2. Be careful about resize algorithm. The most of client side resizers use trivial math, and result is worse than it could be.
  3. You may need to sharpen downscaled image.
  4. If you wish do reuse metadata (exif and other) from original - don't forget to strip color profile info. Because it's applied when you load image to canvas.

Perhaps with the canvas tag (though it's not portable). There's a blog about how to rotate an image with canvas here, I suppose if you can rotate it, you can resize it. Maybe it can be a starting point.

See this library also.

You can use a javascript image processing framework for client-side image processing before uploading the image to the server.

Below I used MarvinJ to create a runnable code based on the example in the following page: "Processing images in client-side before uploading it to a server"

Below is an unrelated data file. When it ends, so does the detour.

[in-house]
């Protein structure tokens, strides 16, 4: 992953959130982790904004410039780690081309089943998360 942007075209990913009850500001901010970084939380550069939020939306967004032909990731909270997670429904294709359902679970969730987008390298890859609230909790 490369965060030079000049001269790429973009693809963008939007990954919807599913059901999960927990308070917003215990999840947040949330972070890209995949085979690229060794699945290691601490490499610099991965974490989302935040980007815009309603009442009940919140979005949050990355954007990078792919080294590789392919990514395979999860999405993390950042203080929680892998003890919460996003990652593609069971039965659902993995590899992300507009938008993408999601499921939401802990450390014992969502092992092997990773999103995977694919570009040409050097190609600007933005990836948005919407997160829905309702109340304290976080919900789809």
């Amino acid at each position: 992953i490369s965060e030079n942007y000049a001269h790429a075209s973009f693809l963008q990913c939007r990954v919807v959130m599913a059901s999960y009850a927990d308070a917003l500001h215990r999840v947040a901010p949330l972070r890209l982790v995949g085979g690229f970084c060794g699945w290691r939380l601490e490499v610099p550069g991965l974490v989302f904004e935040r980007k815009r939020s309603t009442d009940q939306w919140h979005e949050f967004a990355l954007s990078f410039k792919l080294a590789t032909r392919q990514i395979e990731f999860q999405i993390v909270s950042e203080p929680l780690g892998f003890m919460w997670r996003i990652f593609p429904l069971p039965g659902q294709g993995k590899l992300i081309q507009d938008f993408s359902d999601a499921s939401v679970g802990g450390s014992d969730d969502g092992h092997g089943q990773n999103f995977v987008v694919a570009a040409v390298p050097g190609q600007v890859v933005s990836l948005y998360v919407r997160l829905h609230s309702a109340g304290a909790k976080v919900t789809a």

Basically I use the method Marvin.scale(...) to resize the image. Then, I upload the image as a blob (using the method image.toBlob()). The server answers back providing a URL of the received image.

var image = new MarvinImage();

 $('#fileUpload').change(function (event) {
	form = new FormData();
	reader = new FileReader();
	reader.onload = function(){
		image.load(reader.result, imageLoaded);

function resizeAndSendToServer(){
		method: 'POST',
		url: '',
		data: form,
		enctype: 'multipart/form-data',
		contentType: false,
		processData: false,
		success: function (resp) {
       $("#divServerResponse").html("SERVER RESPONSE (NEW IMAGE):<br/><img src='"+resp+"' style='max-width:400px'></img>");
		error: function (data) {

function imageLoaded(){
  Marvin.scale(image.clone(), image, 120);
  form.append("blob", image.toBlob());
<script src=""></script>
<script src=""></script>
<form id="form" action='/backoffice/imageUpload.php' style='margin:auto;' method='post' enctype='multipart/form-data'>
				<input type='file' id='fileUpload' class='upload' name='userfile'/>
<button type="button" onclick="resizeAndSendToServer()">Resize and Send to Server</button><br/><br/>
<div id="divServerResponse">